The Goa Carnival is big, chaotic, colourful and extremely charming
First, let me confess. I don’t like beaches and think it has something to do with the uneven distribution of sand between my toes—a weird OCD of course. So when I was given the Goa assignment, I had mixed feelings. Anyway, I was on my way and hoped for good things on my first visit to Goa!
Carnival fever had gripped the city. All the roads to Panjim were packed with vehicles; we could hear the music; a helicopter was showering the carnival venue with flowers. I was worried about missing the carnival due to the traffic jam. Thankfully, we weren’t very late, and all around me were people in masks and feathered headgear—I wondered if I’d landed up in the middle of the parade. But no, the excited people in front of me were spectators. I had to wind my way through the dancing crowd to get to the media enclosure. While the Goa Carnival, from 6-9 February, is all glitzy and boisterous, it’s the people and their enthusiasm that makes it a success.
The parade was gorgeous and the excitement contagious. The floats went past the podium where the judges sat. I live in Delhi, so my perception of ‘big events’ have been negative—unruly crowds and over-eager law enforcement. Things are quite different in Goa. The congregation of thousands of people of all ages—foreign tourists included—took me by surprise, because all I saw was a disciplined crowd, busy singing and dancing, having fun and not bothering anyone.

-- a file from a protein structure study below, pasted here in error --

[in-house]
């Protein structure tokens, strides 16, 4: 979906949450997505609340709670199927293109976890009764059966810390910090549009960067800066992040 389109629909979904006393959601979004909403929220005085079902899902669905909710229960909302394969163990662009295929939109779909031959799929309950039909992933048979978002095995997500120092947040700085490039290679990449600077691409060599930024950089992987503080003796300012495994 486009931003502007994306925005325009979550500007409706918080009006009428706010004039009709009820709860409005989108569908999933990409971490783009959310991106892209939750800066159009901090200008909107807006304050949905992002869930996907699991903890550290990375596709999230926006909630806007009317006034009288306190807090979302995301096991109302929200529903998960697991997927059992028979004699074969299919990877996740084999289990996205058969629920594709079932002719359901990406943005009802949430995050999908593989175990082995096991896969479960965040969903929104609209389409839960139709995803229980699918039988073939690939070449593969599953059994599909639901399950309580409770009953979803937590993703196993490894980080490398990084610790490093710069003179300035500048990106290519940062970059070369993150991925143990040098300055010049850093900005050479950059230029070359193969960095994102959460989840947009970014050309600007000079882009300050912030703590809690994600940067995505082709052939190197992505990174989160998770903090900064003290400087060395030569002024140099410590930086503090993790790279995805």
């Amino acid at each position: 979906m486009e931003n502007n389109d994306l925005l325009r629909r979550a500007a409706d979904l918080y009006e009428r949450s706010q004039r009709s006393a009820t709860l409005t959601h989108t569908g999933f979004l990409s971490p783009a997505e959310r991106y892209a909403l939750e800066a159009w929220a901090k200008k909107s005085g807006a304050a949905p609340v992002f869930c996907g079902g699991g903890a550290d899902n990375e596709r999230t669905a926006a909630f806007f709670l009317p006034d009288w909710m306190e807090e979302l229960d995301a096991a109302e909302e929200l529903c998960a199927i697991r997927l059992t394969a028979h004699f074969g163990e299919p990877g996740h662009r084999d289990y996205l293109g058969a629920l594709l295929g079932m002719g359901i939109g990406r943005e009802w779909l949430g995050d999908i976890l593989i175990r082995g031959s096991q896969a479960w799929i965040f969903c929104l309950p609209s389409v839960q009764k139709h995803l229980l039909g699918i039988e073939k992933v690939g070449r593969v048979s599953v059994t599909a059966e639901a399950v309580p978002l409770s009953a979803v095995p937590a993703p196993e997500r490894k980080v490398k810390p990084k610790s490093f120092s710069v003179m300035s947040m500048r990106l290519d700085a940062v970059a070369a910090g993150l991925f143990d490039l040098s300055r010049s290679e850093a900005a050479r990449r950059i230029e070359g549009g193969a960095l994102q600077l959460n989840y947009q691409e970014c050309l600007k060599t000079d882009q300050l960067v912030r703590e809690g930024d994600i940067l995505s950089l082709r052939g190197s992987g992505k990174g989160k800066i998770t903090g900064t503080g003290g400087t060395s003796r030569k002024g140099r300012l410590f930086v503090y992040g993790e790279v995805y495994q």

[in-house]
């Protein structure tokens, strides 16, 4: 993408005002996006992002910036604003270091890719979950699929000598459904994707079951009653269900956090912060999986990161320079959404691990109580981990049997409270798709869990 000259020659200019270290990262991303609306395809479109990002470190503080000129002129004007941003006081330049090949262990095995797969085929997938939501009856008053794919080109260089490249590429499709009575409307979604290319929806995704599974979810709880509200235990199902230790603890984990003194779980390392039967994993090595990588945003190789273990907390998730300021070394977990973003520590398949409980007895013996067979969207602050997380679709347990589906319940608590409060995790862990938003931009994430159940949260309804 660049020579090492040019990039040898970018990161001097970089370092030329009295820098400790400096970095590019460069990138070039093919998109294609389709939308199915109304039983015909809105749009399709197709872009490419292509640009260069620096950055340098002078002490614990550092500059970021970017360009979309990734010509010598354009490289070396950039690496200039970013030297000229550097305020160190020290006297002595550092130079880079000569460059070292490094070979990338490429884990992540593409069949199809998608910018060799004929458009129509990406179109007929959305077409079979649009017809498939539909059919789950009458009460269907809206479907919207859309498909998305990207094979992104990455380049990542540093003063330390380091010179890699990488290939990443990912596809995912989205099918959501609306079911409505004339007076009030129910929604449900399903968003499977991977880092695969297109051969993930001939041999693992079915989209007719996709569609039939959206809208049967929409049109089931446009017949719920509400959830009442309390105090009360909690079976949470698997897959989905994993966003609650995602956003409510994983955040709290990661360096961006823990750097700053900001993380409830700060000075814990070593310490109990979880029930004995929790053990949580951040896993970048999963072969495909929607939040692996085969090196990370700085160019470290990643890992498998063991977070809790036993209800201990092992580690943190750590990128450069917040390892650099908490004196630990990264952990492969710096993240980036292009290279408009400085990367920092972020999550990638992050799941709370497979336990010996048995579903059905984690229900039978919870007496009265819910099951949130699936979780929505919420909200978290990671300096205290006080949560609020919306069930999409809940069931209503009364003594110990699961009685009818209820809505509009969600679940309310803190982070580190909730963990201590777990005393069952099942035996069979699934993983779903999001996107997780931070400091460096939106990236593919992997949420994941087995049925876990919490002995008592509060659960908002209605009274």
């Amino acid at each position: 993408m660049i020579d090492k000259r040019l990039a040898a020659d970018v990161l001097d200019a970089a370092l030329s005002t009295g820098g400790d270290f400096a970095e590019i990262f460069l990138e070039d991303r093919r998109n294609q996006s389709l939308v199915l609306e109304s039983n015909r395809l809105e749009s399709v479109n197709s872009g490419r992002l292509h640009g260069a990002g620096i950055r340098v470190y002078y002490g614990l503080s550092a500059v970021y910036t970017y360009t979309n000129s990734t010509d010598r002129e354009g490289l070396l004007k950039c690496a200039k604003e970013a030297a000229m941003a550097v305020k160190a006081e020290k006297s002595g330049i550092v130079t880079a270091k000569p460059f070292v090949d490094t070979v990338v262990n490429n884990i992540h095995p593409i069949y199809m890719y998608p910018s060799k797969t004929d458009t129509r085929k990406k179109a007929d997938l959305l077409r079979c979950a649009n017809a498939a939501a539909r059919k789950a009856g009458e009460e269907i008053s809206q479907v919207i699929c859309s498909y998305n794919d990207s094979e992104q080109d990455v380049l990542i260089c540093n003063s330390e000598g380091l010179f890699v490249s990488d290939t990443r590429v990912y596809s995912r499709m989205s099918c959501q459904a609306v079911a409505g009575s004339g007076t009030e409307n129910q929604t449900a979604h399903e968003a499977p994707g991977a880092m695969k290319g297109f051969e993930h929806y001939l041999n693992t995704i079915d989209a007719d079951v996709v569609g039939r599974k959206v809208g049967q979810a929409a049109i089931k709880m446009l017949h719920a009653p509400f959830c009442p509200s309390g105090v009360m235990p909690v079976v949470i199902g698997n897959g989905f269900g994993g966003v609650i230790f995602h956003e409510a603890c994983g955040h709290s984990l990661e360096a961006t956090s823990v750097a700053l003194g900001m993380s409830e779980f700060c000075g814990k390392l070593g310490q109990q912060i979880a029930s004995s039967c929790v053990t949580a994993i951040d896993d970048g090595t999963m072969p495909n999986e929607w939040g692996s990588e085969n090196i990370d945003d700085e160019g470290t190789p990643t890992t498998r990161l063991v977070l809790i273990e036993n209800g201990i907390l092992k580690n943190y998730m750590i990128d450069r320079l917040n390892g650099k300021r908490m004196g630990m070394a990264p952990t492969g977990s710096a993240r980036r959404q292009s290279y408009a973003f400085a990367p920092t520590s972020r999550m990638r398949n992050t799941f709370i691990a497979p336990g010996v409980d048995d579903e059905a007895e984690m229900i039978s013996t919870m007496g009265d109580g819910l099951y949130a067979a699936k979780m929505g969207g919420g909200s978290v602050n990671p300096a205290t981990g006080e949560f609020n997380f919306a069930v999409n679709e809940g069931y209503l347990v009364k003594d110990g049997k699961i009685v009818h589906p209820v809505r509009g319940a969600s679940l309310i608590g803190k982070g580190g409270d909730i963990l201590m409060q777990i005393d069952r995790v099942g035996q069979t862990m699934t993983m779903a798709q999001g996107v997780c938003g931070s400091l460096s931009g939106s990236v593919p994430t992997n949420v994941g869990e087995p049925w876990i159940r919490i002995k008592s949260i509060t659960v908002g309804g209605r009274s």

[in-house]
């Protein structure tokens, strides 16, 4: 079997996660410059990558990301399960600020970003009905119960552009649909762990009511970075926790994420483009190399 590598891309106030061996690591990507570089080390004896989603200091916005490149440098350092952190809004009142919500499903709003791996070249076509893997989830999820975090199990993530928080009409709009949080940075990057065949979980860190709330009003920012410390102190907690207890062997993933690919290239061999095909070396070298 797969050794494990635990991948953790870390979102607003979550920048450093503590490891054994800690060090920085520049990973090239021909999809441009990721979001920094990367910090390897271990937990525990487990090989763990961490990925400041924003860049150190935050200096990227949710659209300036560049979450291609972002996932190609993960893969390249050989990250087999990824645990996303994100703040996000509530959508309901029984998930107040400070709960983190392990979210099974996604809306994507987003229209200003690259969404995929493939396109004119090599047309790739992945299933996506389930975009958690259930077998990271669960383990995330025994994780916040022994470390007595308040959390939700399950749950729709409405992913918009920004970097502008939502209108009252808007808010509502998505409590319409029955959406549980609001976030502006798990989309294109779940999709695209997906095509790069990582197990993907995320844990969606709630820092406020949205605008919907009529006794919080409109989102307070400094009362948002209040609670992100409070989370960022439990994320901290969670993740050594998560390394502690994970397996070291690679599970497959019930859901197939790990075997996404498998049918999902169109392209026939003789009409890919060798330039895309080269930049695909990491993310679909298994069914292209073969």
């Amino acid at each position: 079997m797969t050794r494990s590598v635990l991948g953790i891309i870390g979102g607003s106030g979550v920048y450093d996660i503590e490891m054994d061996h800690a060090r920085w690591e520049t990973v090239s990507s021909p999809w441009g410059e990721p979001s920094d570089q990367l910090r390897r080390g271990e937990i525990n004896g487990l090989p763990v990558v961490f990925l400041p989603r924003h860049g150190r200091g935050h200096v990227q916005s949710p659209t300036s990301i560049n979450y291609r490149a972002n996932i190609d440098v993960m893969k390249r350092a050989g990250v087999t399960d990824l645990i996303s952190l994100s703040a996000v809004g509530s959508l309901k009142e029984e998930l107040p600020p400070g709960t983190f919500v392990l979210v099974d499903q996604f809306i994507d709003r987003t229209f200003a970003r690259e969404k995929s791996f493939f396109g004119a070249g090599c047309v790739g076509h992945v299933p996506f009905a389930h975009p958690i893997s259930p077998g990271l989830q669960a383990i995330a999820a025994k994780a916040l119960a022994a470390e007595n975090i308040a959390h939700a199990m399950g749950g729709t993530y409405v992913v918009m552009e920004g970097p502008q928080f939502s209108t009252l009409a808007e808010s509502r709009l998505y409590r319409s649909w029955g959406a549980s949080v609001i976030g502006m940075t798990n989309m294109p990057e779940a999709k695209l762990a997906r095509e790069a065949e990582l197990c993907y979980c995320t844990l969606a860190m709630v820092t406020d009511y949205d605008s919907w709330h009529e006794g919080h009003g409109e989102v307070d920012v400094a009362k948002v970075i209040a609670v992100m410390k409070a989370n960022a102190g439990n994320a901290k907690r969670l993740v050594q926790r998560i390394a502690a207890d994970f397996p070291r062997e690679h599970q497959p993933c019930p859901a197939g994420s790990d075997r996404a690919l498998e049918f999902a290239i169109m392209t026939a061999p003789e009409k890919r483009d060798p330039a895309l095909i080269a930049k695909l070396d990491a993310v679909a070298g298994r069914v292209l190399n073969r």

The floats caught my attention. Goa seemed to be all gung-ho about responsible tourism. There were floats depicting rural, self-sustaining communities, nature conservation, forests, Swachh Bharat, recycling etc. I especially liked the Minions float—made entirely out of used plastic bottles—and a float depicting a typical Konkani village community. Such fun!
Travellers have always been fascinated with the Carnival and I could see why. The Carnival’s star—King Momo—and the history behind the festival initially registered with me as much pomp and show. When I read up on how it had been about the complex role-play between the colonial rulers and their subjects, I’d expected something like street performances depicting the olden days. But the actual carnival is anything but. Portuguese lifestyle, yes, but colonial guilt-trip, a big ‘no’. It was kind of nice to know that the shadow of colonialism has been successfully removed by the locals’ openness, generosity and tolerance towards other cultures—possibly because of the positive influence of tourism, and also the inherently liberal streak common to most Goans.
But there was a downside to all this—the traffic. When you take an hour and a half to cover a few hundred yards, that isn’t that nice. Coincidentally, that very day, the city was celebrating the Grape Escapade, a food and lifestyle fest, as well. Maybe hosting two big events on the same day isn’t a very people-friendly idea! One thing I regretted—not being able to get a carnival mask. I’d like to say that I failed to get through the sea of people to go to the shops, but the truth was that, there I was, busy gawking myself silly at the parade and getting fascinated by the minute at the kids doing back-flips. Go figure!
The Goa Carnival is held in February annually (goatourism.gov.in)